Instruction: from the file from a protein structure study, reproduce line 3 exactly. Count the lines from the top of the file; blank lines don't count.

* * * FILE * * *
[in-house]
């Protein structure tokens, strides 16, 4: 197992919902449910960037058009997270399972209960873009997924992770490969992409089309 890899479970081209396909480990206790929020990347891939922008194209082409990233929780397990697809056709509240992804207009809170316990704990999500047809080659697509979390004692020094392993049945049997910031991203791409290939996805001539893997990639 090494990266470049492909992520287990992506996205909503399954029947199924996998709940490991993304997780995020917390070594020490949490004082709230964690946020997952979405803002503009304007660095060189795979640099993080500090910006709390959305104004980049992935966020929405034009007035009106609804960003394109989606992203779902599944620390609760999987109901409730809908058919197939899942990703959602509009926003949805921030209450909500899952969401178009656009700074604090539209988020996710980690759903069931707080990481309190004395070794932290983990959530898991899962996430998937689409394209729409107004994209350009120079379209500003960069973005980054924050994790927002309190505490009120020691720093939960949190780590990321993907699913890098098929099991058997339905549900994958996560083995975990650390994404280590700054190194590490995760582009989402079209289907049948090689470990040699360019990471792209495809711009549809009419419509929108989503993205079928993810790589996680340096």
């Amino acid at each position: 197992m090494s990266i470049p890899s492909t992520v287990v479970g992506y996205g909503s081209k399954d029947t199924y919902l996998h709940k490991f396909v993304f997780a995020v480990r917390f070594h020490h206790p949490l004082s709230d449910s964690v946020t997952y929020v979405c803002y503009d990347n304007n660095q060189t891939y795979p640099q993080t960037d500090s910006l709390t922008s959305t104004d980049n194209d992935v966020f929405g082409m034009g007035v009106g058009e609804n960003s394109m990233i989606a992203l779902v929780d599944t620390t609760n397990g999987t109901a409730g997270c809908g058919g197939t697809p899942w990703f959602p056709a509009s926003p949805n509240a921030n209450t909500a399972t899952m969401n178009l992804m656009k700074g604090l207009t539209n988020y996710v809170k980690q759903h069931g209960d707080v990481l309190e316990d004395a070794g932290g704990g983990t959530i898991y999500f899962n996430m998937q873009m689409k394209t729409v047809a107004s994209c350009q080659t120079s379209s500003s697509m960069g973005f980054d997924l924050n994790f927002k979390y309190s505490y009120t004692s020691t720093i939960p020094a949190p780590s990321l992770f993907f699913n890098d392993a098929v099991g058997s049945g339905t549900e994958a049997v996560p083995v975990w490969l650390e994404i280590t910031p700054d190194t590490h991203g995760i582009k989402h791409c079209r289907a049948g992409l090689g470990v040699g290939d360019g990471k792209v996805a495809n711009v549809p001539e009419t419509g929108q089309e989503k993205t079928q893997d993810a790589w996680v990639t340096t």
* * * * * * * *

């Amino acid at each position: 197992m090494s990266i470049p890899s492909t992520v287990v479970g992506y996205g909503s081209k399954d029947t199924y919902l996998h709940k490991f396909v993304f997780a995020v480990r917390f070594h020490h206790p949490l004082s709230d449910s964690v946020t997952y929020v979405c803002y503009d990347n304007n660095q060189t891939y795979p640099q993080t960037d500090s910006l709390t922008s959305t104004d980049n194209d992935v966020f929405g082409m034009g007035v009106g058009e609804n960003s394109m990233i989606a992203l779902v929780d599944t620390t609760n397990g999987t109901a409730g997270c809908g058919g197939t697809p899942w990703f959602p056709a509009s926003p949805n509240a921030n209450t909500a399972t899952m969401n178009l992804m656009k700074g604090l207009t539209n988020y996710v809170k980690q759903h069931g209960d707080v990481l309190e316990d004395a070794g932290g704990g983990t959530i898991y999500f899962n996430m998937q873009m689409k394209t729409v047809a107004s994209c350009q080659t120079s379209s500003s697509m960069g973005f980054d997924l924050n994790f927002k979390y309190s505490y009120t004692s020691t720093i939960p020094a949190p780590s990321l992770f993907f699913n890098d392993a098929v099991g058997s049945g339905t549900e994958a049997v996560p083995v975990w490969l650390e994404i280590t910031p700054d190194t590490h991203g995760i582009k989402h791409c079209r289907a049948g992409l090689g470990v040699g290939d360019g990471k792209v996805a495809n711009v549809p001539e009419t419509g929108q089309e989503k993205t079928q893997d993810a790589w996680v990639t340096t």